By Muvija M and Shashwat Awasthi
(Reuters) - London's exporter-heavy FTSE 100 surged to a five-month high on the back of a drop in sterling after Britain's parliament speaker struck a fresh blow to Theresa May's EU divorce deal, while a rally in miners and oil stocks also lent support.
The FTSE 100 added 1 percent - its biggest one-day rise since early February - to mark a sixth straight session of gains while midcaps ended roughly flat as a weaker pound weighed.
Parliamentary speaker John Bercow said any proposal British Prime Minister Theresa May puts to lawmakers must be substantially different to the ones previously rejected by them.
"The government now faces the total ruin of its strategy, as a third ‘Meaningful Vote’ (a term that becomes less meaningful with each vote) is ruled out unless changes are made," said Chris Beauchamp, analyst at IG.
Bercow's comments aggravated Brexit jitters as May has just a few days to push her divorce deal through if she wants to go to an EU summit on Thursday with something to offer them in return for more time.
Sterling slipped in response to the chaotic turn of events, although that boded well for FTSE 100, which books a big chunk of its earnings in the greenback.
British American Tobacco jumped nearly 3 percent while smaller peer Imperial Brands and pharmaceutical giants GlaxoSmithKline and AstraZeneca all rose.
On the main index, Shell and BP were among the top boosts on higher crude prices, while miners jumped 2.4 percent on their best day in nearly two months, tracking gains in iron ore futures on supply concerns after Vale's output cuts.
Both UK indexes enjoyed a strong run last week on hopes that a potentially disruptive no-deal Brexit would be averted, but the more domestically-focussed midcaps ended their winning streak on Monday.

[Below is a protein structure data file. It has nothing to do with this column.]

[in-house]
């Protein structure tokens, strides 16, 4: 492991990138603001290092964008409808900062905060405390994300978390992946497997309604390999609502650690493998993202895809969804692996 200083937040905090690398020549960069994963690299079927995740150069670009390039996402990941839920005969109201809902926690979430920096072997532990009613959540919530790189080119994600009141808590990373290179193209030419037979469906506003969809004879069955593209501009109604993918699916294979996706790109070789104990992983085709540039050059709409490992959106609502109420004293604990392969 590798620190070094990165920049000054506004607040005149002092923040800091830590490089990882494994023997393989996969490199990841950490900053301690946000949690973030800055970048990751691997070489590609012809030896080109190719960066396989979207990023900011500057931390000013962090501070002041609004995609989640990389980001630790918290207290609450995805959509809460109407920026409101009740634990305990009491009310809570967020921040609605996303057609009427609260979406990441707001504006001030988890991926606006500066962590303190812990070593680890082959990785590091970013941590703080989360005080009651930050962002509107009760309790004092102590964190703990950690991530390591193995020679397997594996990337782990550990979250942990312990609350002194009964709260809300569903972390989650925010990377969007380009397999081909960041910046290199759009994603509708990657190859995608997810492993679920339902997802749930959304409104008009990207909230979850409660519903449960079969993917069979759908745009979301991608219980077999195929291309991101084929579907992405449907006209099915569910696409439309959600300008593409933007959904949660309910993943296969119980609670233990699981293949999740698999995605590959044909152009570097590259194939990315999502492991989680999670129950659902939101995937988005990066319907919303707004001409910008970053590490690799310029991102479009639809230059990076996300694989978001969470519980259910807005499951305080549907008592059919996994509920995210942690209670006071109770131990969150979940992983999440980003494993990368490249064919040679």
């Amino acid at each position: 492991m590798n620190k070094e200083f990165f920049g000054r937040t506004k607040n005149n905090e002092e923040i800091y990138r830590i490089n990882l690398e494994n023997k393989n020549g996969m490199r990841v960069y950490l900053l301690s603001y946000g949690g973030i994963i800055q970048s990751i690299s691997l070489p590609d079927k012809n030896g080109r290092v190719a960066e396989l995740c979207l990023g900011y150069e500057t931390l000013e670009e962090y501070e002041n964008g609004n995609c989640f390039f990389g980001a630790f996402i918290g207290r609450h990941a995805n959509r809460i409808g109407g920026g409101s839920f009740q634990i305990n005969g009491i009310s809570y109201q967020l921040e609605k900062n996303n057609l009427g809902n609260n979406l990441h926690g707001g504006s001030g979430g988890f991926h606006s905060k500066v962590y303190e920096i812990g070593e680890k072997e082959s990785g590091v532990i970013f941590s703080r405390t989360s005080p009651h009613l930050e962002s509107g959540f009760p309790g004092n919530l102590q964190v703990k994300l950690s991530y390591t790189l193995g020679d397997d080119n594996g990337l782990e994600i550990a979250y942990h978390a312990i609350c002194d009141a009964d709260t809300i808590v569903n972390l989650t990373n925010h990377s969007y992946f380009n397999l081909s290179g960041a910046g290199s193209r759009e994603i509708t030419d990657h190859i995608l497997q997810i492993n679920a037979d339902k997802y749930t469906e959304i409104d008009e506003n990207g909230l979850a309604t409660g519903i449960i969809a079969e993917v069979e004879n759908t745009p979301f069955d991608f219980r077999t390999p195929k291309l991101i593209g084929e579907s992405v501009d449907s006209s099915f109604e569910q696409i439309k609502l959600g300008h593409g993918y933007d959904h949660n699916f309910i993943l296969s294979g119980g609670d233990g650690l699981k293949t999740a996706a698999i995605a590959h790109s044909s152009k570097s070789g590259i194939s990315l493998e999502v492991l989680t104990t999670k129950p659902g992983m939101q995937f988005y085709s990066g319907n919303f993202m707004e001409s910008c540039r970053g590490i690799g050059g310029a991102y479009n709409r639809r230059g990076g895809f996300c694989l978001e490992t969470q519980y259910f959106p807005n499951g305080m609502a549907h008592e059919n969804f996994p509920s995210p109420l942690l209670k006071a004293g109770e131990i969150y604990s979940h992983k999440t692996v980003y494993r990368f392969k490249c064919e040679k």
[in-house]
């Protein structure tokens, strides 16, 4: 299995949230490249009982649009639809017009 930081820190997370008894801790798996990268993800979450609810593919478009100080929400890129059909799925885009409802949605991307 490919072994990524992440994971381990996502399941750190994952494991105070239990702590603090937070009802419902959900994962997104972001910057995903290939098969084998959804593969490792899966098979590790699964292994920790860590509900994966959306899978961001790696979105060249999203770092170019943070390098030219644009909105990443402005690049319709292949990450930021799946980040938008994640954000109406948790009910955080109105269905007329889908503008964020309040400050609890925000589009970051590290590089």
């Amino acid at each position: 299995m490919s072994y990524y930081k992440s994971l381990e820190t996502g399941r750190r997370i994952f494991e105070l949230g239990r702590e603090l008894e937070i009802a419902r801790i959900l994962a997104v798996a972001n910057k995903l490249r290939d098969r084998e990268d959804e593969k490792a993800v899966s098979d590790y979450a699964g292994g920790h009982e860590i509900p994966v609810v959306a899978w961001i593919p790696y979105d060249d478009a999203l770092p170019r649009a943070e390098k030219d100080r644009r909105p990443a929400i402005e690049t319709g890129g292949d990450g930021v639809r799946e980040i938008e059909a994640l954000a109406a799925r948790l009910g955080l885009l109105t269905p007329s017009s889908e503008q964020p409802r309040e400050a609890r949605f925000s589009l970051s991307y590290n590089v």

News-related moves were scant but buyout bids boosted banks.
German giants Deutsche Bank and Commerzbank confirming that they were in talks about a merger boosted financial stocks to levels not seen since last October.
In the broader financial sector, London-listed shares in payment processor Worldpay also surged 9.3 percent after the UK-based group agreed to be bought over by U.S. fintech group Fidelity National Information Services for about $35 billion.
Bank stocks are also on a six-day winning streak with a no-deal Brexit on March 29 seemingly off the table.
Footasylum shot up 74.2 percent to 81 pence, inching near the 82.5 pence a share offered by larger JD Sports for the sportswear retailer. JD Sports added 1.1 percent.
Oilfield services provider Hunting rose 4 percent on the FTSE 250 index after UBS hiked its rating on stock.
(Reporting by Muvija M and Shashwat Awasthi in BengaluruEditing by Mark Heinrich, William Maclean)